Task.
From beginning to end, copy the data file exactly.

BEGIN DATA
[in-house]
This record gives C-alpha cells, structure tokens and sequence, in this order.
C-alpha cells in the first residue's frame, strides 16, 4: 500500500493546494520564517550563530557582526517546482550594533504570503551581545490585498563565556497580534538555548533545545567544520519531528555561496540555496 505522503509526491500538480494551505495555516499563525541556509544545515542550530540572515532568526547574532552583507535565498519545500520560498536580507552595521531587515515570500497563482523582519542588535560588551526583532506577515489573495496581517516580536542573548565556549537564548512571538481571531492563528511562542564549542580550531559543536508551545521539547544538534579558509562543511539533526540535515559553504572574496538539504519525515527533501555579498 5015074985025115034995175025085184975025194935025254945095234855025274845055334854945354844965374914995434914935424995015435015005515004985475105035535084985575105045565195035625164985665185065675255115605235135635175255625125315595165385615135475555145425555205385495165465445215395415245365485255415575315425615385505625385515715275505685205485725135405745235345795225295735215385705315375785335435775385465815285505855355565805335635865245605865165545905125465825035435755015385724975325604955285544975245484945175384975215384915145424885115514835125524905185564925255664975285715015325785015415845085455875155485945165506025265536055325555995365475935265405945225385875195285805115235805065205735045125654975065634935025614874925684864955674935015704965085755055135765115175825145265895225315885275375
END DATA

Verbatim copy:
[in-house]
This record gives C-alpha cells, structure tokens and sequence, in this order.
C-alpha cells in the first residue's frame, strides 16, 4: 500500500493546494520564517550563530557582526517546482550594533504570503551581545490585498563565556497580534538555548533545545567544520519531528555561496540555496 505522503509526491500538480494551505495555516499563525541556509544545515542550530540572515532568526547574532552583507535565498519545500520560498536580507552595521531587515515570500497563482523582519542588535560588551526583532506577515489573495496581517516580536542573548565556549537564548512571538481571531492563528511562542564549542580550531559543536508551545521539547544538534579558509562543511539533526540535515559553504572574496538539504519525515527533501555579498 5015074985025115034995175025085184975025194935025254945095234855025274845055334854945354844965374914995434914935424995015435015005515004985475105035535084985575105045565195035625164985665185065675255115605235135635175255625125315595165385615135475555145425555205385495165465445215395415245365485255415575315425615385505625385515715275505685205485725135405745235345795225295735215385705315375785335435775385465815285505855355565805335635865245605865165545905125465825035435755015385724975325604955285544975245484945175384975215384915145424885115514835125524905185564925255664975285715015325785015415845085455875155485945165506025265536055325555995365475935265405945225385875195285805115235805065205735045125654975065634935025614874925684864955674935015704965085755055135765115175825145265895225315885275375